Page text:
…promises to get tough on corruption
By Jarryl Bryan
Former Housing and Water Minister Irfaan Ali, who was also the Tourism, Industry and Commerce Minister, has emerged as the choice of the People’s Progressive Party (PPP) for presidential candidate after its Central Committee voted on Saturday at Freedom House.
Ali was elected through secret ballot, by a vote of 24 versus the 11 Central Committee votes garnered by former Attorney General Anil Nandlall. Ali and Nandlall were the only two who contested after Dr Frank Anthony, Dr Vindhya Persaud and Opposition Chief Whip Gail Teixeira withdrew from the race on Saturday.
Following the vote, Ali pledged that as President his mission would include delivering goods and services to everyone in Guyana, irrespective of ethnicity, religion, or social status.
“I’m very delighted to be given the opportunity to lead a party with such a great history and I want to assure you that I’m committed to the programmes of the PPP, the policies of the PPP, which has as its fundamentals the delivery of key and essential goods and services to all Guyanese…the PPP… and I am committed to the development of all Guyanese.
“The Party has a serious stance on corruption. And one of the ideas I put out in my quest for the nomination is for strong laws criminalising certain things. For example, the non-declaration of resources when received. If it’s not declared within a certain time, there must be strong laws that criminalise such acts and it must be clear what the consequences are.”
According to Ali, his involvement in the PPP since his teens and his relative youth allow him to be in tune with what the people and, particularly youths, need. Added to this, according to Ali, is the fact that he has wide experience in Government at a technical, macro-project implementation level.
“The fact that our party elected a young person shows that we are committed to young people not only by talk, but by action. I’ve had long experience in Government, in policy formulation and implementation of massive projects. I worked at the State Planning Secretariat. I headed the Caribbean Development Bank project planning unit. I functioned for seven years in Cabinet. I’m the Opposition spokesperson on finance.”
“So I think the difficulties we have to face ahead of us, with the joblessness that exists, our rising debt, the poor implementation of the Public Sector Investment Programme, the downturn in the economy, issues with investors’ confidence, these are huge issues and I haven’t even mentioned oil and gas and the massive transformational projects needed to take Guyana forward, I think my experience allows me to work alongside the team to move Guyana forward.”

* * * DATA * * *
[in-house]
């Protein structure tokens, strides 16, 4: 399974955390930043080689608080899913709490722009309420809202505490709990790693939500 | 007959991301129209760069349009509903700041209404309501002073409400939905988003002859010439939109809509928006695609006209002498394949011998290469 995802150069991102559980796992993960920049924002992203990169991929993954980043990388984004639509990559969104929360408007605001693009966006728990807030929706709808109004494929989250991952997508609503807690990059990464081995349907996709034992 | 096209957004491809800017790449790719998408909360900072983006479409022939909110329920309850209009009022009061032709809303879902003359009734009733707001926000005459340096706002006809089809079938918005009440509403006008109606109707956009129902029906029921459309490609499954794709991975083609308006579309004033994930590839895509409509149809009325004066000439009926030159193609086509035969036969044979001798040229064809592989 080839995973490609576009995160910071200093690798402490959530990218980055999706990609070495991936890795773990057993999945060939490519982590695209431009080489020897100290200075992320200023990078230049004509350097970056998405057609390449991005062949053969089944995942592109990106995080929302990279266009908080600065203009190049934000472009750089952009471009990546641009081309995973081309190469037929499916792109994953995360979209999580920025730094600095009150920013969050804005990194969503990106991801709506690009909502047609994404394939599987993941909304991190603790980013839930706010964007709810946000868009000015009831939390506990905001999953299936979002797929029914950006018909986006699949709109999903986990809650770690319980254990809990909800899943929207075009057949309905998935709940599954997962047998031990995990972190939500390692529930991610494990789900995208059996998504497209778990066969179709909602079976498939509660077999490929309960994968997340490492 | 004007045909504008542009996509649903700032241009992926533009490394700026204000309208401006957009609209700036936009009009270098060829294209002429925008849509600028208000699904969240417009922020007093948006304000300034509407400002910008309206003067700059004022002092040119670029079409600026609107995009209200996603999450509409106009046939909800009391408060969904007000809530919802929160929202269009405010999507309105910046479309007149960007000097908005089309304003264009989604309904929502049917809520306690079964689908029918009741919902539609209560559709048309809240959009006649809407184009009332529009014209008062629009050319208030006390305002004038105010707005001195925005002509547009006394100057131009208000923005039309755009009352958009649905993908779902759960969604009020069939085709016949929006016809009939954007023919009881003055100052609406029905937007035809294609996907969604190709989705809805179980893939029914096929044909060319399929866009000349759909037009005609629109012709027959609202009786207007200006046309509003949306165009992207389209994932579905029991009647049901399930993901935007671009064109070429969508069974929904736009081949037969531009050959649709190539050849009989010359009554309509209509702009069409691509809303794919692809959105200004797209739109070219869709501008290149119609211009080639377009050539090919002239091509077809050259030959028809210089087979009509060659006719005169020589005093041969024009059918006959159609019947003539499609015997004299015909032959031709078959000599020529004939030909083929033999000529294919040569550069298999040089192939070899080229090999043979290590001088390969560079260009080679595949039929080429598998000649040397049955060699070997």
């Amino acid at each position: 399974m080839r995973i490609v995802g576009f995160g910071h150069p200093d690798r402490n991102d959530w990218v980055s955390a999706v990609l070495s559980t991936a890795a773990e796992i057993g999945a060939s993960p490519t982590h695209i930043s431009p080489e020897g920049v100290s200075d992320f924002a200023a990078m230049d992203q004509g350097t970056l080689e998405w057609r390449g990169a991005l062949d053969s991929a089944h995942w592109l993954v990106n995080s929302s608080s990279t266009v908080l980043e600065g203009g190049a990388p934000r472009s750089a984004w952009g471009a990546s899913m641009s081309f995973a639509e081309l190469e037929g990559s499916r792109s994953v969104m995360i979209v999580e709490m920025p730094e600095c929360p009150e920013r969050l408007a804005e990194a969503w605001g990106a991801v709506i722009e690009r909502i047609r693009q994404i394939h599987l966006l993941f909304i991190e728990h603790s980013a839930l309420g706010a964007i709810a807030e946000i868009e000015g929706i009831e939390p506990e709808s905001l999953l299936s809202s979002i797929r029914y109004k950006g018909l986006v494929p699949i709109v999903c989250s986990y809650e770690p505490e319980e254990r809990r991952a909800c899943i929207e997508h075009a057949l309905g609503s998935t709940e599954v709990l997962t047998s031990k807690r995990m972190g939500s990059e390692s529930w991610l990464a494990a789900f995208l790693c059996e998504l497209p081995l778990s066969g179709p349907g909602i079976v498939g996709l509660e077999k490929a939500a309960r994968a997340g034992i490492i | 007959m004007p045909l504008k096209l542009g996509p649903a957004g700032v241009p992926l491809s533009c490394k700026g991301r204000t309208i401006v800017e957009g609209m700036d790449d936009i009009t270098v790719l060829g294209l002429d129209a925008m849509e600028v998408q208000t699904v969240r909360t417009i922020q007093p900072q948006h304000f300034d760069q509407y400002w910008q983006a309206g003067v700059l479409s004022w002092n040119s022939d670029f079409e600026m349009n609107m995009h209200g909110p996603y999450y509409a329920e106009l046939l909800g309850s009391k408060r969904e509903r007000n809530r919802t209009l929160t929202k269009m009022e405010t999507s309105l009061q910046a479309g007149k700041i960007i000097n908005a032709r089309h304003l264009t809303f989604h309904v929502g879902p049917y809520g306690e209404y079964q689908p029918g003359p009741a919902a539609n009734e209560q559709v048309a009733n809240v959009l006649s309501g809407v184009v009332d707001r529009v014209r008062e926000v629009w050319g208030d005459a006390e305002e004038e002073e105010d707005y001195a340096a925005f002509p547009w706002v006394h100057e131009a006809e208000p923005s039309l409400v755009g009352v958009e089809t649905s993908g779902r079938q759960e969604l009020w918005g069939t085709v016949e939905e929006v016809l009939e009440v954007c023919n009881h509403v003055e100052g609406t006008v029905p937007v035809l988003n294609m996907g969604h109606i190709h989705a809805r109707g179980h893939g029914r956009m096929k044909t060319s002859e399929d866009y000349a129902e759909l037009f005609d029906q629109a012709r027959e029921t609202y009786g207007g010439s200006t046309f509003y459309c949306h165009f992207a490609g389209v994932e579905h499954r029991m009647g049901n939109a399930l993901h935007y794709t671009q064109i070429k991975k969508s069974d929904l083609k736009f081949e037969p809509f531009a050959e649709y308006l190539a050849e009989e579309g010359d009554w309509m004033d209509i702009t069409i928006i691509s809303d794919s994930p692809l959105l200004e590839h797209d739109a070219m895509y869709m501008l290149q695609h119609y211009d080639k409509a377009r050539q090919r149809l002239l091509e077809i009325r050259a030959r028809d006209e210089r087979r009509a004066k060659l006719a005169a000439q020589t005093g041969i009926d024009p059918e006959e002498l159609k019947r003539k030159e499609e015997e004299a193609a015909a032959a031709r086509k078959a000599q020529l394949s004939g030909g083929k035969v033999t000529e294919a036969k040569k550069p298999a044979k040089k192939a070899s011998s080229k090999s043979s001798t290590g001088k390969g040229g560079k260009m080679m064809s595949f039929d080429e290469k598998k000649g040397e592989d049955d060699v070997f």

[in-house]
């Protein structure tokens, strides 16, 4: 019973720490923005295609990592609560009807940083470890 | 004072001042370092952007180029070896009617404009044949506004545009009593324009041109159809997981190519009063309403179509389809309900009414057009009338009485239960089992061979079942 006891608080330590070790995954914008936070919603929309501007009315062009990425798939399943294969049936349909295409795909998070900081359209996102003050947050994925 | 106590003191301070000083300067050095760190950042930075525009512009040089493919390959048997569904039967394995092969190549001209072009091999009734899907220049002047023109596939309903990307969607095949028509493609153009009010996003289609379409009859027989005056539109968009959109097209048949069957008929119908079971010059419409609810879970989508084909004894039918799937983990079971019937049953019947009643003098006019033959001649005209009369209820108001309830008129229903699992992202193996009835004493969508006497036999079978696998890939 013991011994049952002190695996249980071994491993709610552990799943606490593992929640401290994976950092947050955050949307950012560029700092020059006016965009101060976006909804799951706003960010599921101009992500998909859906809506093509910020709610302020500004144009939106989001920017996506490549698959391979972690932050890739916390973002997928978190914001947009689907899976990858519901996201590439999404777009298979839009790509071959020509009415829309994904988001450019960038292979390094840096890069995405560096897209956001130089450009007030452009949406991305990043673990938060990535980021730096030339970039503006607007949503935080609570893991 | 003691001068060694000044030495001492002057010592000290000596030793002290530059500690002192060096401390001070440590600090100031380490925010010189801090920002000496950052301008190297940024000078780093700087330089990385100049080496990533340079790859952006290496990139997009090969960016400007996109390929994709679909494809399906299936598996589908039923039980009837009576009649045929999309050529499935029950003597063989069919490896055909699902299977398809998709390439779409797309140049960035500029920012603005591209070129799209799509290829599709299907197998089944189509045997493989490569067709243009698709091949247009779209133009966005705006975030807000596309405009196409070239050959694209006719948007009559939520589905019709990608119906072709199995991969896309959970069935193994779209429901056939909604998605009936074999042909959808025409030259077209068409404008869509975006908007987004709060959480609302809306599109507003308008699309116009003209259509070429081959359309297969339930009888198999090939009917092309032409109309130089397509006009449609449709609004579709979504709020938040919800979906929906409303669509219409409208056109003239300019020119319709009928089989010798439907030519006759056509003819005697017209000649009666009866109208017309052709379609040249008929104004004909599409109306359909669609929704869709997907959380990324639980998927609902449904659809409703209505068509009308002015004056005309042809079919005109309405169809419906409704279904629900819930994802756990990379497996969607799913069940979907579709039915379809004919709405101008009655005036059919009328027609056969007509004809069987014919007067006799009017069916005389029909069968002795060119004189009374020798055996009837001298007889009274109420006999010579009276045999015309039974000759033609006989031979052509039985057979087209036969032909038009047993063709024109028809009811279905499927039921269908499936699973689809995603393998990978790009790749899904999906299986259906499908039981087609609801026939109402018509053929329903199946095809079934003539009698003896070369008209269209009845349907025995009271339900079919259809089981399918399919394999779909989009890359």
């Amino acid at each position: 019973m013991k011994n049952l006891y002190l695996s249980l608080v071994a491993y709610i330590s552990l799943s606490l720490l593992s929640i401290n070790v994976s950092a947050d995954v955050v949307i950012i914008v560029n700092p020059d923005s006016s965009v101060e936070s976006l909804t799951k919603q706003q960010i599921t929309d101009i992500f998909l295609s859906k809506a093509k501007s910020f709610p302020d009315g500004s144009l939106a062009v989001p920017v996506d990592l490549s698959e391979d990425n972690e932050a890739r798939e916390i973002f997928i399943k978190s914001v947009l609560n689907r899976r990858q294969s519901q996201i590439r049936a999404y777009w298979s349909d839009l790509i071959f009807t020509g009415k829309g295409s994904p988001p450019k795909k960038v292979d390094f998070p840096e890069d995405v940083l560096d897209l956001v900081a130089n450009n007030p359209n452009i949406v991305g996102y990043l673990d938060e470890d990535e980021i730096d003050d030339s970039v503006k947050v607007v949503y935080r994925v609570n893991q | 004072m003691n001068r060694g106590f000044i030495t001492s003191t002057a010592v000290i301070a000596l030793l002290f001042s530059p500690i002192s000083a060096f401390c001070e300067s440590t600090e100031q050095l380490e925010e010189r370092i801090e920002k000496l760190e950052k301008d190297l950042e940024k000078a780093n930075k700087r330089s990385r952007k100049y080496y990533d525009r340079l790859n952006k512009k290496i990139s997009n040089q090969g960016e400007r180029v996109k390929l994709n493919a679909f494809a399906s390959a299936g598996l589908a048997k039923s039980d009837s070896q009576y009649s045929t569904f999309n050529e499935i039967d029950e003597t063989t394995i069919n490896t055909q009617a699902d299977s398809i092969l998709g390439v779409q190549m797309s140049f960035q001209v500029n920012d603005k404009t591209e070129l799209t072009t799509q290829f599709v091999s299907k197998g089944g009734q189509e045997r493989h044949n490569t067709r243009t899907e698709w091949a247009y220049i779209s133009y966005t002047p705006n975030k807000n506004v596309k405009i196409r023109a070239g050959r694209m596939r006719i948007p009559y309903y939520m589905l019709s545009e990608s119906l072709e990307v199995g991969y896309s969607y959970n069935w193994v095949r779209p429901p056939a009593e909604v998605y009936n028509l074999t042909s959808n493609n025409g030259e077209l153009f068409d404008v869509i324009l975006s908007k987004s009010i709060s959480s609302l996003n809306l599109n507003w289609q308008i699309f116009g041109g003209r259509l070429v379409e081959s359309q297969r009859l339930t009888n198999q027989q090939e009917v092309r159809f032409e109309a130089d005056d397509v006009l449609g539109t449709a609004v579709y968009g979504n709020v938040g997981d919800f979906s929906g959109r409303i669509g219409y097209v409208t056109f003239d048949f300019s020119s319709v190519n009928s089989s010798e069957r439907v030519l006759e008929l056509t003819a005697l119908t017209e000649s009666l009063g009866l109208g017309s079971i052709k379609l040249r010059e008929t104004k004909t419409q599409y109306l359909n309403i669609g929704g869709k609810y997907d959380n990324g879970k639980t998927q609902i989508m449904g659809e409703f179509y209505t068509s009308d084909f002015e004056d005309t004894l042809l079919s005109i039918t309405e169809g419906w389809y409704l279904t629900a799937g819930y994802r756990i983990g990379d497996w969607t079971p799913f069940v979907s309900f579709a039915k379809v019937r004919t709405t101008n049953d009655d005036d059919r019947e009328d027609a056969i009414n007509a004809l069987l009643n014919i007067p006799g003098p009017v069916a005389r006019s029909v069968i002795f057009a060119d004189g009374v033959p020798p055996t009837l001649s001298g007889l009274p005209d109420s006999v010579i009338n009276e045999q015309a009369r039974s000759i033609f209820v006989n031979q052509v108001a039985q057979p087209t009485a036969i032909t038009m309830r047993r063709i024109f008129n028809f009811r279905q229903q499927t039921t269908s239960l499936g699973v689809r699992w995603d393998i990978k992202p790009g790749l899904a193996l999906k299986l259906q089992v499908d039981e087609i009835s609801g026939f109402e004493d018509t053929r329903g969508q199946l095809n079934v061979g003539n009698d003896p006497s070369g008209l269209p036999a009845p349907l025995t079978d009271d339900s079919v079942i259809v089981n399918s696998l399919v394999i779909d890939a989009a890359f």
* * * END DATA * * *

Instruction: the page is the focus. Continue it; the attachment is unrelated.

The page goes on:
Committed to manifesto
In a statement after the vote thanking everyone who supported him, Ali made his commitment to the PPP’s work programme clear. He noted that he has the added ability to deliver these programme goals to the people, owing to his groundings in the Party and his unique perspective of the challenges facing Guyanese.
“I see myself as part of a broader team that will advance an agenda, which has as its primary focus, the people of our country. I commit, fully, to the programme of the Party as it relates to delivering greater prosperity and progress for all our people, regardless of race, religion, or gender, as well as to ensure the advancement of our nation.
“I am glad that the campaign is over,” he continued in his statement. “I hope that the rumour-mongering, which was clearly intended to spread division in our ranks and to disparage me and the other candidates, will now stop.”
Meanwhile, the PPP, in a statement, said that the four other contenders congratulated Ali and pledged their support to working towards a PPP/Civic victory after the vote.
Ali, 38, attended Saints Stanislaus College and has been a member of the PPP for over 20 years, starting at the Party’s youth arm. He has also been a part of the leadership for 15 years, during which time he held the position of Finance Secretary for several years.
In his professional experience before he became a Minister, Ali worked as an economic planner, also chairing a Project Steering Committee on the Low-Income Settlement Committee.
He also worked as the National Programme Coordinator of local Caribbean Development Bank funded programmes. When he did become a Minister in 2009, he went on to serve in the Cabinet for seven years; holding the portfolios of Minister of Housing and Water and Minister of Tourism, Industry, and Commerce.